“This is not meant to disparage Brian Bruney, Chad Gaudin, and Sergio Mitre,” writes George A. King III in today’s New York Post. “But who would have thought Joba Chamberlain would be in a fight with those names to be included on the Yankees ALDS roster?”
Who indeed? But why, at this point, should there be a controversy at all? “We have to talk about the roster and who is the best at getting outs,” said Yankees GM Brian Cashman yesterday. “He is in there versus Gaudin, Bruney, and Mitre. It could come down to two or one out of that group.”
Ya think, Brian? In that case, Mitre, 3-3 with a horrendous 6.79 ERA and a whopping 71 hits allowed in 51.2 innings, should be sent home. Next on the list should be Joba. There isn’t any question that both Gaudin and Bruney have been more effective — far more effective. And they haven’t been all that good. Gaudin, at least, has an ERA of just 3.54 and has allowed just under one hit per inning in 40.2. Bruney, despite a deceiving 5-0 record, has been less effective than Bruney: ERA 4.03 with 36 hits allowed in 38 innings.
Joba, no matter how you spin it, has been awful: 4.78 ERA and 167 hits — and 75 walks — in 156.1 innings. If he wasn’t the Yankees most publicized bonus baby in two decades, would this even be a debate?
In the same edition of the Post, Kevin Kernan makes the case that “Chamberlain In Pen Would Be Big Relief.”
Kernan’s believes that “Chamberlain’s terrible outing Wednesday night [against the punchless Kansas City Royals] could be one of the best things to happen to this team all season.” Why? Because “It gives Brian Cashman and Joe Girardi the perfect opportunity to build up that lockdown bull pen the Yankees will need to win their 27th world championship.”
He could be right, of course, but that assumes that all the Yankees have to do to make Joba effective again is to put him in the bullpen for one and two inning appearances — just serve as the “hold” guy for set-up man Phil Hughes and closer Mariano Rivera. But if it was that easy, why didn’t the Yankees make that decision weeks ago when Joba could have made the adjustment easier? Why, for that matter, aren’t they making that decision right now for the final weekend of the season?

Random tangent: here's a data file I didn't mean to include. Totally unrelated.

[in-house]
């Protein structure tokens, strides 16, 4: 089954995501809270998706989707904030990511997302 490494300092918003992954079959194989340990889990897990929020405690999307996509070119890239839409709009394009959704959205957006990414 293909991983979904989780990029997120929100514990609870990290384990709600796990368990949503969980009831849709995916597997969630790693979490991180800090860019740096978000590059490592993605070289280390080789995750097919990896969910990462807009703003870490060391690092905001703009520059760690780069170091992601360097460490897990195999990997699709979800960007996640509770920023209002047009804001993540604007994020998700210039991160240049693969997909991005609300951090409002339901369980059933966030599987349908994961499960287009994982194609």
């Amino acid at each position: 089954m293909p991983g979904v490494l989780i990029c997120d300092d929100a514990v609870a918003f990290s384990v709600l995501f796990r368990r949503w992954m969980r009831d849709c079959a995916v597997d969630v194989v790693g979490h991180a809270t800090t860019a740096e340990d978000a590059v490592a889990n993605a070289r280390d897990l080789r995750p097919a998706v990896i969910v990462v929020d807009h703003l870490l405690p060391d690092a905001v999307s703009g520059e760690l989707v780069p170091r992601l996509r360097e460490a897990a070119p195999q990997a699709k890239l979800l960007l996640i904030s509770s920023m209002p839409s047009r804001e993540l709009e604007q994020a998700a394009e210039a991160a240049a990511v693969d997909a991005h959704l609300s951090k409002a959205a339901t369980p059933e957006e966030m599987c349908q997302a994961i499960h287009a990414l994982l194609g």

Jim Bouton, who began his career with the Yankees as a starter and finished as a reliever for the Seattle Pilots, thinks it isn’t so easy to make that transition: “From a distance,” he says, “it appeared to me that Joba just wasn’t ready to start games. He didn’t seem to be ready with that third and fourth pitch that starters have to have. Relievers need just two pitches, their pet pitch — mine was the knuckleball — and a secondary pitch to play off of.” What was the second pitch you played off of, we asked him. “Something, anything, besides the knuckleball.”
“It’s hard to drop that starter’s mind set and just go back out in the bull pen and think, ‘Just one pitch. Just one pitch.’ Maybe sometimes that second pitch a confident reliever needs to have. I’m not saying that the Yankees should have gone either way on this, though considering the circumstances I would have put him back in the bullpen weeks ago: ‘Throw fastball, slider, fastball.’ And I’d have sent him back to the minors before I’d be talking about this five days before the playoffs start.”
This article from the Village Voice Archive was posted on October 2, 2009